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Graphic Novels:

An Introduction

What are graphic novels? You might think they are easy to define, but the term has become distorted with prejudices and preconceptions, riddled with confusion among the media and public, and a topic of dispute among ‘graphic novelists’ themselves, some of whom reject the label outright.

Ask people about graphic novels and some will say immediately, "Oh, you mean porn." That’s not entirely wrong. There are erotic ones for adults only, but graphic is not short for pornographic. Others perceive graphic novels only as gaudy escapism, whether superheroic, fantasy-based, science-fictional, or hard-boiled, for adolescent males, all furious spectacle and special effects and little depth or humanity, like their movie counterparts. There is some truth to this too; because so much fantasy and action material is pumped out by publishers of comic books and manga, or Japanese comics, these tend to crowd the shelves in many bookstores and libraries, often near the science-fiction and role-playing game books. But graphic novels are not limited to one genre-category, or only a few; they embrace enough subjects to put them into every section of a library or bookstore. The word graphic does not have to mean disturbing, extreme, and in your face, shown in hard outlines, grotesque caricatures, or lurid coloring. There is room for very different styles of art. In fact, graphic does not narrow down to drawing and illustration, as in graphics, since some artists create their comics using photos, 3D models, or found objects.

The term novel can make people expect the sort of format, serious intent, and weighty heft of traditional literature, as if a graphic novel must be the visual equivalent of "an extended, fictional work." True, some individual graphic novels can run to hundreds of pages, while others stretch to thousands across multiple volumes - but many are much shorter, or consist of collections of short stories, and they come in all shapes, square, oblong, from miniscule to gigantic. Even more importantly, a great many are definitely not fictional at all but belong in the categories of non-fictional - history, biography, reportage, documentary, or educational.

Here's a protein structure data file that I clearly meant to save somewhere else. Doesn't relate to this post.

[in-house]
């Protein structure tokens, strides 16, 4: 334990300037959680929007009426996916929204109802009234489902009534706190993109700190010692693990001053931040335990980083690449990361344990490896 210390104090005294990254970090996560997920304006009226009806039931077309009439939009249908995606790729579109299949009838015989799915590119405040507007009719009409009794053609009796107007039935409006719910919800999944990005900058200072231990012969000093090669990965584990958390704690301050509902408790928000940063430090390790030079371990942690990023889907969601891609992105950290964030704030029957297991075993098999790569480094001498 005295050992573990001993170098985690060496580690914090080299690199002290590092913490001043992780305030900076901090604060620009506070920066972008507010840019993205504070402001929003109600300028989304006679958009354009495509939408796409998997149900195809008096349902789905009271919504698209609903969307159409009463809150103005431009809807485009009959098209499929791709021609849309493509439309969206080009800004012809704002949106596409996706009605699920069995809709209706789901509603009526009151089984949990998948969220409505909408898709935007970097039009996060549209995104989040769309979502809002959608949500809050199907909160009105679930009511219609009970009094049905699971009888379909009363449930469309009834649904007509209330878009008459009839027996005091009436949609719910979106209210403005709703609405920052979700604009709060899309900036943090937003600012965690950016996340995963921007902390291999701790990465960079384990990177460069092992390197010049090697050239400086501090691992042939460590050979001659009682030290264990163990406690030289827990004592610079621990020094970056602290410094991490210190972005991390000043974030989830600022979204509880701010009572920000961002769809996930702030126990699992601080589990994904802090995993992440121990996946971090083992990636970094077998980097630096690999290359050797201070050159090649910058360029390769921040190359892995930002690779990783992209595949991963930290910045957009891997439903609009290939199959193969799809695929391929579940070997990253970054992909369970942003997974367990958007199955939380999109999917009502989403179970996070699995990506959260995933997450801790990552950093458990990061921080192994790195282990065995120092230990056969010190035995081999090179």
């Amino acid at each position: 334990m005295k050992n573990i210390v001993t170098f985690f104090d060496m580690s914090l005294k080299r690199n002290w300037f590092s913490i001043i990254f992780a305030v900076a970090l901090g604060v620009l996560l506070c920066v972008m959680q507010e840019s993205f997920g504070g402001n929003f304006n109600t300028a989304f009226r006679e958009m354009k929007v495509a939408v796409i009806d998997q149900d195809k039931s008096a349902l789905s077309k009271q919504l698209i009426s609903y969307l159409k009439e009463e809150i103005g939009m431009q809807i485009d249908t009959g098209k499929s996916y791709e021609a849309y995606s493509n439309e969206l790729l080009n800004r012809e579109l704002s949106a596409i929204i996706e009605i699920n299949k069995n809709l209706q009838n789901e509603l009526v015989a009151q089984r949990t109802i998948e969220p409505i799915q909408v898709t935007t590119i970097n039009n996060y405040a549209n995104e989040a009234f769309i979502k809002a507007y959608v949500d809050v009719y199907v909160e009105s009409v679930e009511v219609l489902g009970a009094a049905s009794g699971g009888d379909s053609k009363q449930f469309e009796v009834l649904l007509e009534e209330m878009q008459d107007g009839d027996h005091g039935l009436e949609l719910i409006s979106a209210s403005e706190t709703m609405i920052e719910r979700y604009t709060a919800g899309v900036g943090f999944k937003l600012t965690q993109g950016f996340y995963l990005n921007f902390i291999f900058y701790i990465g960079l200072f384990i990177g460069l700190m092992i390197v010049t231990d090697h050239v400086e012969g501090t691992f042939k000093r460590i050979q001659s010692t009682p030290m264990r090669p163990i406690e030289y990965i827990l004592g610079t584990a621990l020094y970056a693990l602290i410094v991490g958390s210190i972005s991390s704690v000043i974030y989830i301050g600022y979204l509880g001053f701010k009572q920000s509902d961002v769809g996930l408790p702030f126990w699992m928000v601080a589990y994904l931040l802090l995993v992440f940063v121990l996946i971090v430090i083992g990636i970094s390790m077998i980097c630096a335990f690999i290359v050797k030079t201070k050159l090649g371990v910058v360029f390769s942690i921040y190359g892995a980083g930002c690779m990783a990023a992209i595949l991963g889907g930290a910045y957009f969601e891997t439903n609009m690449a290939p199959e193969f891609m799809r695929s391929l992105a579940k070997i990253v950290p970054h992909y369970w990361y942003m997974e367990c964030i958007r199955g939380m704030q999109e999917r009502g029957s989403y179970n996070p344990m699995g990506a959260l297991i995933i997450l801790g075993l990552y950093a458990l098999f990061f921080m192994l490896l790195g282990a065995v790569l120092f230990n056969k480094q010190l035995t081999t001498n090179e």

So in several ways graphic novel is a misnomer, but, unlike other words invented in the past in an effort to over come the stigmas of humor and childishness of the word ‘comics’, like Charles Biro’s ‘Illustories’, Bill Gaines’ ‘Picto-Fiction’, or even Will Eisner’s ‘Sequential Art’, this term has caught on and extended the language and dictionaries, for all its inaccuracies. It has been around since 1964, when American comics critic and magazine publisher Richard Kyle coined it. Kyle was among the first to import and champion European comics, especially French bande dessinées in color hardback albums, and thick Japanese paperbacks of manga. These came as revelations to him compared to the disposable, monthly stapled pamphlets on cheap newsprint that made up most of the American comic book factories. Here he had evidence of more of the medium’s potential being realised abroad. Kyle came up with ‘graphic story’, and from that the ‘graphic novel’, to galvanise American creators and readers to aspire to similar ambition and sophistication.

In America and internationally, this process has taken a long, long time. In 1969, novelist and once-aspiring cartoonist John Updike came to England to address the Bristol Literary Society about "the death of the novel" and, among the new forms he envisioned for it, he speculated: "I see no intrinsic why a doubly talented artist might not arise and create a comic-strip novel masterpiece." Many have tried to achieve this, often in the face of social or critical disdain. Comics in book form have existed for at least two centuries, enjoying sporadic flurries of success, such as a vogue in 1930 for wordless ‘pictorial narratives’ sparked by Lynd Ward’s God’s Man in 1929, a fad stifled by the Depression, or more recently the media frenzy around Maus, Watchmen and Dark Knight Returns in the mid-1980s.